Schools dispute shows effect of anti-union laws

Submitted by AWL on 18 September, 2019 - 9:25 Author: Duncan Morrison (assistant NEU secretary, Lewisham, in personal capacity)
right to strike

What effect have the anti-union laws had on the campaign to boycott high-stakes testing in primary schools?

As the mover of the successful motion at National Education Union (NEU) conference which called for the union to ballot for a boycott of high-stakes testing in primary schools, I was invited to the national working group on the indicative ballot.

At the first meeting of the working group, we had a session addressed by the union lawyer. She pointed out that we could not ballot our members to boycott the tests on the grounds that they do harm to children. That would make the action political and thus illegal.

Fortunately, there were issues over workload and professionalism around the tests which meant that we could get a legal ballot. But it is astonishing that we are not allowed as a union to get our members to collectively stop inflicting harm on children. We know the tests harm children but that is not, according to the law, a legitimate reason to boycott!

The anti-union laws have cut across and hindered our campaign in other ways. Before even thinking of an actual legally-valid ballot on whether to boycott, the union organised an “indicative” ballot on the issue. The motivation was to ensure that we can get through the thresholds introduced by the last tranche of anti-union laws in 2016 in any formal ballot.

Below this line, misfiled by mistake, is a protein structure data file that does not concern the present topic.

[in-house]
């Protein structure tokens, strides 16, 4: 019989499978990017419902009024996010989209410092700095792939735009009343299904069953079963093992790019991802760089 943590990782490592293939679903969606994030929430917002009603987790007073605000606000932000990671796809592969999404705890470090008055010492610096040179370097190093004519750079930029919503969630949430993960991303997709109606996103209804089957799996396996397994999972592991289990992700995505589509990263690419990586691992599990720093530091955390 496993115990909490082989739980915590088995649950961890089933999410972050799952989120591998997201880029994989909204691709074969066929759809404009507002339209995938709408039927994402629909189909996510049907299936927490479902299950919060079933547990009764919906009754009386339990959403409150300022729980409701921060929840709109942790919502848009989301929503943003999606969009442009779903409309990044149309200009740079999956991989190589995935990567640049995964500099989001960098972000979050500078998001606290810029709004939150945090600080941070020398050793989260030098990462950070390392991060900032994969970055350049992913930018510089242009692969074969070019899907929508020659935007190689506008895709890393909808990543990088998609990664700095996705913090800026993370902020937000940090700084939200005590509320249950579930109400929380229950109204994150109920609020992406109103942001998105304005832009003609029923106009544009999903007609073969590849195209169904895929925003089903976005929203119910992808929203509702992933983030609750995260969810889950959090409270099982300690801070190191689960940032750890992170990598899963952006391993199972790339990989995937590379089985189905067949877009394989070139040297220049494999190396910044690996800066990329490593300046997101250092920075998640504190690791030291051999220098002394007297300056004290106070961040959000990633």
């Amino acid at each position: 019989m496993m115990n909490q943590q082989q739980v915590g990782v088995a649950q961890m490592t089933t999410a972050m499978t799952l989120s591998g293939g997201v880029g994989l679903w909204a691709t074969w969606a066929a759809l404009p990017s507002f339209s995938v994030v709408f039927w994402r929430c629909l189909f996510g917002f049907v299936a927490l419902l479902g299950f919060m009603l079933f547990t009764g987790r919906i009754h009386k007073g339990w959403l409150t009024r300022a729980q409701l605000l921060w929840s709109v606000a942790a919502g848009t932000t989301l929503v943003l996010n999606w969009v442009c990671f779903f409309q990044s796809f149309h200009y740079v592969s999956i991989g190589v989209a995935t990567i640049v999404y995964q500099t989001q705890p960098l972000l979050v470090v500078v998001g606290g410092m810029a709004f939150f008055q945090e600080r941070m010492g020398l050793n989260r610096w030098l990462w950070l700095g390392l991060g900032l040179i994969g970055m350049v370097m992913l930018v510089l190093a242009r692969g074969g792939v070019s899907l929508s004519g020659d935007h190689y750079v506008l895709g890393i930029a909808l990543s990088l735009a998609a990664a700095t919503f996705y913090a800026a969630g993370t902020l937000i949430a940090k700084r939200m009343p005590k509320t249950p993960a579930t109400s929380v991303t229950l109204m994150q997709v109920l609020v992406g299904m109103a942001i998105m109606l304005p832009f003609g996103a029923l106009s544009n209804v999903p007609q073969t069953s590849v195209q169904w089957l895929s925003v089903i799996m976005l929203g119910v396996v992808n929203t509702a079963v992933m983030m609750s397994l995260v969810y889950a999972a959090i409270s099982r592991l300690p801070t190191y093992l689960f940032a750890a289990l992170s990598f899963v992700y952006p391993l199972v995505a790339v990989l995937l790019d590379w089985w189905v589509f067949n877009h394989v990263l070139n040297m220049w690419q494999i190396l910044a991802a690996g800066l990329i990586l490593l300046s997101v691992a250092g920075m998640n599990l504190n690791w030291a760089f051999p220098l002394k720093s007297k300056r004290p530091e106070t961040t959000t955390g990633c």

Those thresholds are as follows. A majority of the members you are balloting must vote. In schools, because we are considered an important public service, we have to get “yes” votes not just from a majority of those voting, but also from 40% of members balloted to vote “yes”.

To call action we need more of a mandate than any government in recent history has achieved.

In addition, because of the time frames imposed by the 2016 anti-union laws, the union felt that to ensure we could boycott the most significant tests in May we had to ballot in December and early January to give us a live ballot at the right time.

All those factors added up to hamstring school workers who wanted to stop doing something about what was causing a huge amount of suffering and distress to many of our children.

We must insist that a Labour Government scrap not only the SATs, but also all high stakes testing in primary schools, and all the anti-union laws.

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